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Supermarkets Must Halt Use of Storage Racks Made with Toxic Flame Retardant Chemical

For Immediate Release: 
Tuesday, August 4, 2009

WASHINGTON, -- In efforts to protect the nation’s food supply from further chemical contamination, Environmental Working Group (EWG) today urged the country’s largest grocery stores and supermarkets to suspend the use of plastic food storage racks that contain the toxic flame retardant chemical and neurotoxin commonly called Deca (decabromodiphenyl).

"In June of this year, Environmental Working Group wrote to the Food and Drug Administration (FDA) requesting an immediate halt to the use by the food industry of plastic pallets made with the neurotoxic flame retardant decabromodiphenyl ether (Deca)," wrote EWG’s co-founder and Senior Vice President for Communications and Policy, Richard Wiles, in a letter sent to the top executives of over 30 of the nation’s largest grocery store chains. "Deca is a neurotoxin and suspected carcinogen that persists in the environment and accumulates in human tissue. Millions of plastic pallets, each containing 3.4 pounds of Deca (according to industry estimates) are currently in use."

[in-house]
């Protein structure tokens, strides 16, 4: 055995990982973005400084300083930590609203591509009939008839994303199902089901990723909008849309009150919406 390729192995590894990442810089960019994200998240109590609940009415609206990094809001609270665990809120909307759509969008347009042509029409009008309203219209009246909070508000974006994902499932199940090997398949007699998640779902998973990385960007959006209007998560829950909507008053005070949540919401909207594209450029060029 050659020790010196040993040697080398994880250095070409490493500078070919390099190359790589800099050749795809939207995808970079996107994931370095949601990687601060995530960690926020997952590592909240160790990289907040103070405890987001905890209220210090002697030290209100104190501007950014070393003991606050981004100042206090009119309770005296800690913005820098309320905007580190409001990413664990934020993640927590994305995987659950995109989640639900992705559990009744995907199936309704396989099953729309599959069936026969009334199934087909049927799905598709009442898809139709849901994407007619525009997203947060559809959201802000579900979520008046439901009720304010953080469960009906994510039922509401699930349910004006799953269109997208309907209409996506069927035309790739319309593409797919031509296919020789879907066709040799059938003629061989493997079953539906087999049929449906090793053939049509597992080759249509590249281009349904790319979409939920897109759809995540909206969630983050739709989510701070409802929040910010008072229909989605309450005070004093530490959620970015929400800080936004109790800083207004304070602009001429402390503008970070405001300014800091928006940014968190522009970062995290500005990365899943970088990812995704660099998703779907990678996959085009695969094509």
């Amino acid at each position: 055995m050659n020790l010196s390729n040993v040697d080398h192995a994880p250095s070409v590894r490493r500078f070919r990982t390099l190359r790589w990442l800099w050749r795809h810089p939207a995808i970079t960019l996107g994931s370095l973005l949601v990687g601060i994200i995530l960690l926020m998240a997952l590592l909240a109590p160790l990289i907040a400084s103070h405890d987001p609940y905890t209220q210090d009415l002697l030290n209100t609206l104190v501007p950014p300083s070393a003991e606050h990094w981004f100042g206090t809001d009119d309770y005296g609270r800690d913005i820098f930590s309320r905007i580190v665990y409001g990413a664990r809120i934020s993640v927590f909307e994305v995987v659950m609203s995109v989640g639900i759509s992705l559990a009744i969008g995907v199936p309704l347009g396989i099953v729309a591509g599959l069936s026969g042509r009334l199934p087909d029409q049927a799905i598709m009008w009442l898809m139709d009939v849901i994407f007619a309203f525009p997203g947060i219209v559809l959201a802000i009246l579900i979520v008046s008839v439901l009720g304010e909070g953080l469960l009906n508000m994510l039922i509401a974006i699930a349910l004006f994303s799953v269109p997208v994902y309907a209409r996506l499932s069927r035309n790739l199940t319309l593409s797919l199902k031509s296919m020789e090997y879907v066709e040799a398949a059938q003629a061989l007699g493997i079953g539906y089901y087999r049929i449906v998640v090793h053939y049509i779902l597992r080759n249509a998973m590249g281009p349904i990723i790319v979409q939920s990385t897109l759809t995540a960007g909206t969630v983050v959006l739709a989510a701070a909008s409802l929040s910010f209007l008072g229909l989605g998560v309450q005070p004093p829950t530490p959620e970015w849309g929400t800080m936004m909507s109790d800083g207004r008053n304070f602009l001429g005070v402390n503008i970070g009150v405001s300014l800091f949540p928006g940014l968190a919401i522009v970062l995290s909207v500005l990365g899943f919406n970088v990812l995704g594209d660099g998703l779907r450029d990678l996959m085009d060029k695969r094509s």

"We are writing to ask that you determine whether or not you or your suppliers are currently using plastic pallets, and if so, we urge you to immediately stop the use of these pallets by you or your suppliers until proper FDA approvals are received," added Wiles.

A standard food industry practice is "hydro-cooling" produce by submerging stacked pallets filled with fruits or vegetables in water or by dripping water over the pallets. As the water is recycled, significant levels of the neurotoxin Deca could accumulate, leaving a chemical residue on the produce.

There is growing concern that the practice of "hydro-cooling" could lead to Deca contamination of produce. On April 29, 2009 Dr. Elizabeth Sánchez of the FDA’S Center for Food Safety and Applied Nutrition advised a Washington, D.C.-area consulting firm that Deca is "not authorized" as a component of plastic pallets used in hydrocooling produce. She said that FDA required pre-market approval for the chemical "to be used in contact with food."

According to studies by the Environmental Protection Agency (EPA) and academic scientists, Deca, like other flame-retardants, can disrupt brain and reproductive system development (Van der Ven 2008).